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Looking back: What happened with those tech predictions?

Let’s reflect on the market of tech for older adults. In December, 2011, a number of assertions were made about the future – as we move forward, let’s look back and examine if these predictions came to pass, or if they were more fantasy and hope.Those predictions opined that mobile devices would become more important and cut into the house-bound tech market. And tablets and smart phones are transforming multiple tech markets that impact seniors and their families – including apps and senior-specialized PCs, feature phones, and even game consoles like the Wii.  Consider the specifics:

PERS – the little button morphs into mobile (2011). And so it did – including GPS location, two-way voice, pre-paid talk time and even restaurant reservations. No one knows for sure what percent of the overall market finds this solution to be the optimal choice – and if the vendors know, they aren’t saying.  But the number and variety of vendors/services that entered since then -- including Great Call’s 5Star Responder, Numera Libris, Verizon SureResponse, Philips GoSafe -- says that the homebound 82-year-old woman target market may have morphed into a market segment of a similar or slightly younger age, but one that gets out more – and also benefits from navigational services, restaurant reservations, and health-related  telephone services.

In-home remote monitoring – gave way to a ‘disconnect and go’ tablet world.  The sensor-based remote monitoring market has languished – yet tablets have a long way to go to serve the age 65+ demographic, only 18% of whom have tablets.  While there are stalwarts  remaining in the home-based sensor monitoring space, such as BeClose and CareInnovations Quiet Care, home monitoring tablet variants are offered as well – GrandCare and Independa – and  new entrants like Lively and a tablet-based ‘senior companion’ startup tablet-enabled service, GeriJoy, joined them. Meanwhile…

Telehealth lost its oomph as a market – mHealth replaced it.  Supercharged by the ubiquity of smart phones and tablets, it is true that telehealth device may still be available and doctor-prescribed. Aimed at a younger market, what was telehealth and telemedicine a few years ago is reincarnated as wearable, wellness focused, and all things mobile – Nike Fuel, Fitbit and Jawbone -- and portable, blood pressure cuff, oxygen sensors, and diabetes monitoring and care. And tablet apps are now available for consumers in nearly every category of health and wellness, some even sanctioned and reviewed by the payer – as with the VA and its iPad caregiver apps.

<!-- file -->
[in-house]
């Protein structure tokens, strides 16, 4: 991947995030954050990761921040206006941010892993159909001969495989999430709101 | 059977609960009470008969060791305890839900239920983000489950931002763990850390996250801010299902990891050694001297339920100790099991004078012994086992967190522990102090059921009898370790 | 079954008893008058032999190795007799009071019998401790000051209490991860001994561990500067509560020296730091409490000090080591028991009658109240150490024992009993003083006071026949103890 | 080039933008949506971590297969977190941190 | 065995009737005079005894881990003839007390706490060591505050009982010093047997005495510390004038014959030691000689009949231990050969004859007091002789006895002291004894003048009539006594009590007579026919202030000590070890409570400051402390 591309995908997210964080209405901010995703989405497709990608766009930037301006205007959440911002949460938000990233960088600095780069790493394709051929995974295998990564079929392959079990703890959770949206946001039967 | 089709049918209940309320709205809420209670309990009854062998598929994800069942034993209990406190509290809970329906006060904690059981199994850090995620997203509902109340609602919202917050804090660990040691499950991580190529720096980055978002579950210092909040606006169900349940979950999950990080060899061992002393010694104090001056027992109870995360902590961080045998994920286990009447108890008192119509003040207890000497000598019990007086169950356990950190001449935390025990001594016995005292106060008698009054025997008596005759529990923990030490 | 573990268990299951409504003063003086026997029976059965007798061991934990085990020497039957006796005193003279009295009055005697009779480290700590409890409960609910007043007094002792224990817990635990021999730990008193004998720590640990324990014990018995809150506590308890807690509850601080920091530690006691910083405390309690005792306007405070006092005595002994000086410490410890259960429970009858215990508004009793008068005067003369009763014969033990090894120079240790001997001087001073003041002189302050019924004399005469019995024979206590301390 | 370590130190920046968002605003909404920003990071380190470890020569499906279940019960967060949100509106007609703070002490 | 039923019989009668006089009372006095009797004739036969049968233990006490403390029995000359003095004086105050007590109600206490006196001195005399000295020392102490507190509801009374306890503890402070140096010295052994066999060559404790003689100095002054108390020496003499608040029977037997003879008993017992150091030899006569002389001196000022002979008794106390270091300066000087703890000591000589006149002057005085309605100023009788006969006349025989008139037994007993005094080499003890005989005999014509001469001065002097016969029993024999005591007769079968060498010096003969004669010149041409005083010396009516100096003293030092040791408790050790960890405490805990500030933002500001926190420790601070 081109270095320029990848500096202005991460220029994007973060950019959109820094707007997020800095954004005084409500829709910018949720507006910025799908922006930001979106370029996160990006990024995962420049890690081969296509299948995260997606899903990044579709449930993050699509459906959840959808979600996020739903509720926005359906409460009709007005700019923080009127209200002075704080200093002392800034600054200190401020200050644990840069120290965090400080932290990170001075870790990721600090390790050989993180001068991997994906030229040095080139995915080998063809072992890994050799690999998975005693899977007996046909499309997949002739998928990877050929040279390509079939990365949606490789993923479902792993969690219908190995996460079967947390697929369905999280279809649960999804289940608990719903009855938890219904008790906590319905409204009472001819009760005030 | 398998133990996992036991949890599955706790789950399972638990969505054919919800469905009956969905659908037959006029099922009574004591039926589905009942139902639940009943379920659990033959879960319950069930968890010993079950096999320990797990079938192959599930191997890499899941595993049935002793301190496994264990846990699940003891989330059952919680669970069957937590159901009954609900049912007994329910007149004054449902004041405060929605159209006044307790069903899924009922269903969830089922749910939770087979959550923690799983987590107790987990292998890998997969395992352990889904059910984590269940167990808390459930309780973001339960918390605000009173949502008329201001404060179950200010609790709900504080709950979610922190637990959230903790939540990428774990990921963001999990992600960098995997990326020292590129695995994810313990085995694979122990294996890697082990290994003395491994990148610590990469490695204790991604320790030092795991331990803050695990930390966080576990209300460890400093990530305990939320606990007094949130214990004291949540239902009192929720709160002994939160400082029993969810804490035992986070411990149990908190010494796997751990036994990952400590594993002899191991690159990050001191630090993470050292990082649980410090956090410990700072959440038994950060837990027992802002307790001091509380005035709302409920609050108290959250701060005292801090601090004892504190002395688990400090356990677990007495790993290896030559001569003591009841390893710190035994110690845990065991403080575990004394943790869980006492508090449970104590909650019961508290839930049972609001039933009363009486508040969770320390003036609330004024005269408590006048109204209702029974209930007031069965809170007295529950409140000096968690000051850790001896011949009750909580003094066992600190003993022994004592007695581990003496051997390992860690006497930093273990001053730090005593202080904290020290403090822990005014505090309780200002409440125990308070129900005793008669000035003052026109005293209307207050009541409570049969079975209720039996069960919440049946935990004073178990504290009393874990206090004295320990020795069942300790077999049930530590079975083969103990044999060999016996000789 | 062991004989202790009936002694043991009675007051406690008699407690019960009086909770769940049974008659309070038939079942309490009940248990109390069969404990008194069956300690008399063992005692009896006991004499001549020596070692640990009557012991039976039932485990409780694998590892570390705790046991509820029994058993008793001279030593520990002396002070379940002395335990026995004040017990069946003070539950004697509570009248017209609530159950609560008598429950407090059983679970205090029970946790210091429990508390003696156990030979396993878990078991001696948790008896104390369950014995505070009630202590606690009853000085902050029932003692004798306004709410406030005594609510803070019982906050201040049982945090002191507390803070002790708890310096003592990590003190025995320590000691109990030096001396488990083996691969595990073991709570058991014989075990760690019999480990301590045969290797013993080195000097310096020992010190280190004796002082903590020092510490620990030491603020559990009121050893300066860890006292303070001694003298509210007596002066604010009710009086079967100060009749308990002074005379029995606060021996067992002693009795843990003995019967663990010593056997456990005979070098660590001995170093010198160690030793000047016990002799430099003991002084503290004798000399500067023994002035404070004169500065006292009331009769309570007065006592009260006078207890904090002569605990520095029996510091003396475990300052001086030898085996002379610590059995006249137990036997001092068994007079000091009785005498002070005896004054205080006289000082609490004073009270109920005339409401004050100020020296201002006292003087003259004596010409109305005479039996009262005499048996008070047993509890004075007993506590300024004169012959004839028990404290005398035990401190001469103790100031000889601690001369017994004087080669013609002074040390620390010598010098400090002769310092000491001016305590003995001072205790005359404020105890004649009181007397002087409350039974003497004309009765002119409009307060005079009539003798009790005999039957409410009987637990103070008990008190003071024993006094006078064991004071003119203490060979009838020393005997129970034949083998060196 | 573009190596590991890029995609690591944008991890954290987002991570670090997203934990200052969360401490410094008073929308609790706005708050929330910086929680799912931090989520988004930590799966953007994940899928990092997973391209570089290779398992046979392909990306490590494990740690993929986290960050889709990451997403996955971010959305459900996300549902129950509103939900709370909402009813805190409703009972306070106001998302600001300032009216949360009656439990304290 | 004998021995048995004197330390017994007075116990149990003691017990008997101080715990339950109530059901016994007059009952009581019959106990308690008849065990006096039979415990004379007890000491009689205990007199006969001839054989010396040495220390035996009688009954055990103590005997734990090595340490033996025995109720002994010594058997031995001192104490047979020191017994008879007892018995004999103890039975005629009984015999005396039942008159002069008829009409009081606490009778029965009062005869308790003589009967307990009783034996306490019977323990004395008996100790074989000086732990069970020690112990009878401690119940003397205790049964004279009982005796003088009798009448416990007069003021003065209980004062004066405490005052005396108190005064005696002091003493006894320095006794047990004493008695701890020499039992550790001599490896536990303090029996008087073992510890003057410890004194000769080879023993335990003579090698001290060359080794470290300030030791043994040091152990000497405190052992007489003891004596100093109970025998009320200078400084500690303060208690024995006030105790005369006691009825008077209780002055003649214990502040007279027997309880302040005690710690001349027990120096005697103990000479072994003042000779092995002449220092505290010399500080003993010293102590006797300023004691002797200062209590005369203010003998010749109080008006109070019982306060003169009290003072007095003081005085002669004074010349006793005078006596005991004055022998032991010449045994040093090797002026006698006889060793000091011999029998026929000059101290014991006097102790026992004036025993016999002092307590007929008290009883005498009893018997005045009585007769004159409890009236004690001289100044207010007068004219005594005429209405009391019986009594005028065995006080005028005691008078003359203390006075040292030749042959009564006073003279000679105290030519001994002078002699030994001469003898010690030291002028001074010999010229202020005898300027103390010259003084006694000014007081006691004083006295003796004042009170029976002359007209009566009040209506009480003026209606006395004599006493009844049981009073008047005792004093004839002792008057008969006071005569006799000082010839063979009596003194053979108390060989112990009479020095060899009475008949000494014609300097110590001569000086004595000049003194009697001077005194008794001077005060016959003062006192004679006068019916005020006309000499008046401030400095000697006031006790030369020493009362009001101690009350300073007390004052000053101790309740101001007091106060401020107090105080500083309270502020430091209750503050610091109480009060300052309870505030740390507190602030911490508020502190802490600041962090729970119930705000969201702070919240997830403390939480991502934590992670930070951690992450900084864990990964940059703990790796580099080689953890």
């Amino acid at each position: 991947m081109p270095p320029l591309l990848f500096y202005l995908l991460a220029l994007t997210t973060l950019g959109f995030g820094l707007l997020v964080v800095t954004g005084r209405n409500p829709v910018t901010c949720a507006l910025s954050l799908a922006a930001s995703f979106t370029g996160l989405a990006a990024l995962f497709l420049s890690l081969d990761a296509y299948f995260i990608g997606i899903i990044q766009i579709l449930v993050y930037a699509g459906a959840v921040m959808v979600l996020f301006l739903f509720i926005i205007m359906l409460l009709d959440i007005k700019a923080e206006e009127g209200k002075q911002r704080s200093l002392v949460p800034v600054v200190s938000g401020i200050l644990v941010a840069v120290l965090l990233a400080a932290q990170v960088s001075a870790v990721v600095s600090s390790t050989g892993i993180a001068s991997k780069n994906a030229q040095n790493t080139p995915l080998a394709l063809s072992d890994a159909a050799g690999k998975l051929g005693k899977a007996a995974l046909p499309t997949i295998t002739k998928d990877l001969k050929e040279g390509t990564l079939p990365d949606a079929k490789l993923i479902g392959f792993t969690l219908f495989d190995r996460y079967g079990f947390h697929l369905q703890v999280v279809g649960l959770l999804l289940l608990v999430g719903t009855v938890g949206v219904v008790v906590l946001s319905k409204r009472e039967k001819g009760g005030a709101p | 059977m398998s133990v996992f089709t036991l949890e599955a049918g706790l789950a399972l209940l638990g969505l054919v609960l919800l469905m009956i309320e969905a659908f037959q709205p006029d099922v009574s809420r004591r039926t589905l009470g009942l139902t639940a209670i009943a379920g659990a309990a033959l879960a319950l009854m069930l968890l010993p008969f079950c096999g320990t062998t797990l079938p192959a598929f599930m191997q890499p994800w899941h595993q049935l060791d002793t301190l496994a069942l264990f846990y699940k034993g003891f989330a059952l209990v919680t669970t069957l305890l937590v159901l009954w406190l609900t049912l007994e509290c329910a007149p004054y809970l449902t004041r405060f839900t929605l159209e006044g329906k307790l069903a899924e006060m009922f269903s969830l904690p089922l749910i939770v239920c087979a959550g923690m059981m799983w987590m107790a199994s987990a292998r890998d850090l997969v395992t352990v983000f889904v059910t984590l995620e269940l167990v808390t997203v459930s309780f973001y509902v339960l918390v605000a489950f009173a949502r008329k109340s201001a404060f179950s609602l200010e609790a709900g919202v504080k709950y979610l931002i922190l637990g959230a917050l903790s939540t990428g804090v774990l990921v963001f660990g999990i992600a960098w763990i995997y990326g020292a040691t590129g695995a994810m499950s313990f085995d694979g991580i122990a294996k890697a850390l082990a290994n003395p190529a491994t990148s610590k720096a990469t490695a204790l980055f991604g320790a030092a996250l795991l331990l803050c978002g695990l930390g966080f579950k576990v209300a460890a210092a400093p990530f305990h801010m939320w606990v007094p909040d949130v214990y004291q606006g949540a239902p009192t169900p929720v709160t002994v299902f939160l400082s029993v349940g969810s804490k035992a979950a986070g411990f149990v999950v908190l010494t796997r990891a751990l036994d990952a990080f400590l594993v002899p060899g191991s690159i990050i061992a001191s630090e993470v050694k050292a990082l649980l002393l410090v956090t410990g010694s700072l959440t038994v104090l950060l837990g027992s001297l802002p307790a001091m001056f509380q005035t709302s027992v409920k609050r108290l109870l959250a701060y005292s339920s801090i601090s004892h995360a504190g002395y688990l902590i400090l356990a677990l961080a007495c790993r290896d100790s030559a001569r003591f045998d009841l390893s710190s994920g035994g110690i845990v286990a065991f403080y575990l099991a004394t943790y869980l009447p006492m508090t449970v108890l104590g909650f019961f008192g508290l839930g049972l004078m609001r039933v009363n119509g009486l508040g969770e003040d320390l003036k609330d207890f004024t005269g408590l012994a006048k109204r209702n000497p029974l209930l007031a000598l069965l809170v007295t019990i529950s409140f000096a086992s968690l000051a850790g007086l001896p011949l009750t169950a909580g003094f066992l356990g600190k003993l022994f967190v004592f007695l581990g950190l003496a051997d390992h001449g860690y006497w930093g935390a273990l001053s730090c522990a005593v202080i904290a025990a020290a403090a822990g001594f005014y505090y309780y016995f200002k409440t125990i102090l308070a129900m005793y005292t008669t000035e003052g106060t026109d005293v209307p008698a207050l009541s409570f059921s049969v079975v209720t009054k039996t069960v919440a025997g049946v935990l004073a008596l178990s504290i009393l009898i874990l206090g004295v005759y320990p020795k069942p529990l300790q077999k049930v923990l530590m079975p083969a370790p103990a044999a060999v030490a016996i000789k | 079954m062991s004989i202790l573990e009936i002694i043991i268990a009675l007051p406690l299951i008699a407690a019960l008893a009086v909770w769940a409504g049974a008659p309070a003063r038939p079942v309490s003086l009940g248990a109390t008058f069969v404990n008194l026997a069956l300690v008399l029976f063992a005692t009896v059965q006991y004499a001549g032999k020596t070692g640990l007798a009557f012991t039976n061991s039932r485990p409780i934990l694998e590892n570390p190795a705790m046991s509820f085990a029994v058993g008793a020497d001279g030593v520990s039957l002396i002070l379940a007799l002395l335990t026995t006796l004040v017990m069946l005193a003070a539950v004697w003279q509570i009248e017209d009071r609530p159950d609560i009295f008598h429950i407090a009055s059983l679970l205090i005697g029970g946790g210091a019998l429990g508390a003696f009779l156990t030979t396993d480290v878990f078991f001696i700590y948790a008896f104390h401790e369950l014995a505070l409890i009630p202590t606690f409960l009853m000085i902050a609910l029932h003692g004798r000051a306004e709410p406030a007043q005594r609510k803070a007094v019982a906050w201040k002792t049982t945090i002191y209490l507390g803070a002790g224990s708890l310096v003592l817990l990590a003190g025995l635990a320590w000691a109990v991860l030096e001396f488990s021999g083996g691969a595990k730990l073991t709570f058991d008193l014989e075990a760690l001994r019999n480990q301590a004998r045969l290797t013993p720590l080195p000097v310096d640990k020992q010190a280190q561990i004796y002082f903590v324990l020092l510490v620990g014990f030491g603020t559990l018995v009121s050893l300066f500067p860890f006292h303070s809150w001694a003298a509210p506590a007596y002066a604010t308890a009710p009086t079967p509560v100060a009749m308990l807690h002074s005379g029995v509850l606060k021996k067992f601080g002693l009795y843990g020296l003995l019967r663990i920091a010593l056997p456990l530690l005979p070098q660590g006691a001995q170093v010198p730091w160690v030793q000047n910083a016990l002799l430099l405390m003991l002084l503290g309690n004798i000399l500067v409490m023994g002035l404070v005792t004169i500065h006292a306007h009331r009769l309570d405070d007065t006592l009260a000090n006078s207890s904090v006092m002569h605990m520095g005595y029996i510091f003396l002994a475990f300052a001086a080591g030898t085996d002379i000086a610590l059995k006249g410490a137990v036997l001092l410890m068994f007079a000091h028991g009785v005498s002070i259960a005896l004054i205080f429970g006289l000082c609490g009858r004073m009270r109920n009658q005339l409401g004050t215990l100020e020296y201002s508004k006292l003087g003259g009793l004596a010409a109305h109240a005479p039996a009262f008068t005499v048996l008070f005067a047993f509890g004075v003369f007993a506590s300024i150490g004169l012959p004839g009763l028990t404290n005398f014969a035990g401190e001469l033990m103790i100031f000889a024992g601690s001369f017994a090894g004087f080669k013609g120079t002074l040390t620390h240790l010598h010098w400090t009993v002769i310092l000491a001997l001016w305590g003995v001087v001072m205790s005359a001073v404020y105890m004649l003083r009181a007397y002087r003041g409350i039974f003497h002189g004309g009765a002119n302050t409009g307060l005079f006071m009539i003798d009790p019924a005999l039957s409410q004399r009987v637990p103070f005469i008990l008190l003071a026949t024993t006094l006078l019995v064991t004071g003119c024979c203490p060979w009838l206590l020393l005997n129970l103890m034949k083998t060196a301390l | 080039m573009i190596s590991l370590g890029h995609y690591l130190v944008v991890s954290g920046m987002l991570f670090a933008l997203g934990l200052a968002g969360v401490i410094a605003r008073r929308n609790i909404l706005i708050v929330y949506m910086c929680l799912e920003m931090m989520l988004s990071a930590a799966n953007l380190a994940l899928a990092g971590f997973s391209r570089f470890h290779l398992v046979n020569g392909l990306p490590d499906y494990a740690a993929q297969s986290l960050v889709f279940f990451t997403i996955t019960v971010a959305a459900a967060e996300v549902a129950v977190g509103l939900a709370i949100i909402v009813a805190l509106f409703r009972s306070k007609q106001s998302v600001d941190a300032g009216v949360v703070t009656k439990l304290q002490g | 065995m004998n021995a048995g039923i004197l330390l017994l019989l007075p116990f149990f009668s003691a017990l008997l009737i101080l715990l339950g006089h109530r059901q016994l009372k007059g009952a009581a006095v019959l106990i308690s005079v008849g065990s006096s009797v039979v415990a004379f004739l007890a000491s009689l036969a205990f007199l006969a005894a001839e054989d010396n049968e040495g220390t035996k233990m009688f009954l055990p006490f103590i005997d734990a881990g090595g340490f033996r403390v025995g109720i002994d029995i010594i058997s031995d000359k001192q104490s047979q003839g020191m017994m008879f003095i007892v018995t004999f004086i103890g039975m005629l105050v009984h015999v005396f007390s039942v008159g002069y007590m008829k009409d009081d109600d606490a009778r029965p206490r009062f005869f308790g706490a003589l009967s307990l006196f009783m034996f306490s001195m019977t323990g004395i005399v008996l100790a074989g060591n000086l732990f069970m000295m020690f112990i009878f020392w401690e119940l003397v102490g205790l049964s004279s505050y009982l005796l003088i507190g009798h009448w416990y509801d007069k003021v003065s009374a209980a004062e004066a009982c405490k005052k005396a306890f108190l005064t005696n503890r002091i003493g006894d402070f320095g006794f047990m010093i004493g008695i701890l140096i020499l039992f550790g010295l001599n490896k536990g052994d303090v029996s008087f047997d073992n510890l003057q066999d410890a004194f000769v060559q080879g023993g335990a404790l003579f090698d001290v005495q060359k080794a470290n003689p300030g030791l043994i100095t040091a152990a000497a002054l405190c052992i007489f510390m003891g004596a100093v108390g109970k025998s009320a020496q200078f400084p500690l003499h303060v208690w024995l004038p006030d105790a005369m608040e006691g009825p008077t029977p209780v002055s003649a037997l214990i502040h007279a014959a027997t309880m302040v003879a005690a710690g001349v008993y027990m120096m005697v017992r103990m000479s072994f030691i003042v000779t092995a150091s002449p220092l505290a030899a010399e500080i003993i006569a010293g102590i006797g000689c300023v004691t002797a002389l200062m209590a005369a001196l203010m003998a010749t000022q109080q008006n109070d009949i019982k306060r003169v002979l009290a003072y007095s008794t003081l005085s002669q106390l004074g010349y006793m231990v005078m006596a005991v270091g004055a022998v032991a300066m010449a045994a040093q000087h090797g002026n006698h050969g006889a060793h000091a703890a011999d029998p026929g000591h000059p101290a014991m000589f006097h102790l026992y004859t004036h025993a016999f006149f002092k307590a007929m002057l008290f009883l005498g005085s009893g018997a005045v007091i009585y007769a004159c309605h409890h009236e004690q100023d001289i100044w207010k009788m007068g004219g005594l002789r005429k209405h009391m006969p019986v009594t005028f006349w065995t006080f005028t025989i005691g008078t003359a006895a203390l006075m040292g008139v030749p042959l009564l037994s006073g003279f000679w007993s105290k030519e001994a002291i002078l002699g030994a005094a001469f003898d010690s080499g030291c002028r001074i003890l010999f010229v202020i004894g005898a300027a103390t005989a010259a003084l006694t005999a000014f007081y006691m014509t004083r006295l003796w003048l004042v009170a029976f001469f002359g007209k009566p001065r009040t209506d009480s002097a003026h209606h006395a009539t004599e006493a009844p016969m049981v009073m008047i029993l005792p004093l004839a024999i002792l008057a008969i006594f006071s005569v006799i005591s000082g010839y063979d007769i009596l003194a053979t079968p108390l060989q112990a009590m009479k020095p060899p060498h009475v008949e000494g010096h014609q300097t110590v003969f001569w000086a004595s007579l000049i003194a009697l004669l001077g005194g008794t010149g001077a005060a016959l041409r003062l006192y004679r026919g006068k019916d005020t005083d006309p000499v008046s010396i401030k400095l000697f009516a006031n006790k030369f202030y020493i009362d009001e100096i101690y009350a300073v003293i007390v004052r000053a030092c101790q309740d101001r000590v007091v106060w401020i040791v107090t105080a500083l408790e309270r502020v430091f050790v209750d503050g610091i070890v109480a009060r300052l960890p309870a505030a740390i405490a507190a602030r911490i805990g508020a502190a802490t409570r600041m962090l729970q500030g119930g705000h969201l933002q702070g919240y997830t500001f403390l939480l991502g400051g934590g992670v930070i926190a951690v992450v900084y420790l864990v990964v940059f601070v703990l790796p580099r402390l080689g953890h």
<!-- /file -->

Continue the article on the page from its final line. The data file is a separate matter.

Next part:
Talking devices an touch screens ate the PC and feature phone.  With Siri's personal charm, the iPhone combined with talking turn-by-turn directions on Android phones have raised the bar for voice interfaces – and thus killed off the standalone GPS market.  And while Microsoft gets most of the blame for killing the PC market with its unhappy launch of Windows 8, as an appropriate device for tech-novice older adults, PCs were a lose-lose proposition. They are tough to maintain, not exactly portable and still require an administrator to ensure that security patches are applied. The locked-down nature of the tablet and smart phone turned out to be just what the doctor (with a very high penetration of tablet and smart phone use) and we really wanted. Ironically a few other markets will also go away – the video game industry is being replaced by downloadable games run on tablets and smart phones.  

You want apps – you got them. And speaking of caregiving apps – there was little to speak about in 2011. Ah, but ask and ye shall receive – now there are thousands. Soon a shakeout of mediocrity will sweep the majority away. Other organizations will follow the VA lead, pick through the hordes and recommend specific ones for their constituents. Maybe that will even happen in the technology-bereft worlds of aging services, private duty home care and all levels of senior housing (IL, AL and SNF). Although history shows that unless there is a mandate or until consumer families insist on accessing information online, whether through portals, apps that connect to portals, or access to electronic health status of care recipients, expect no voluntary change.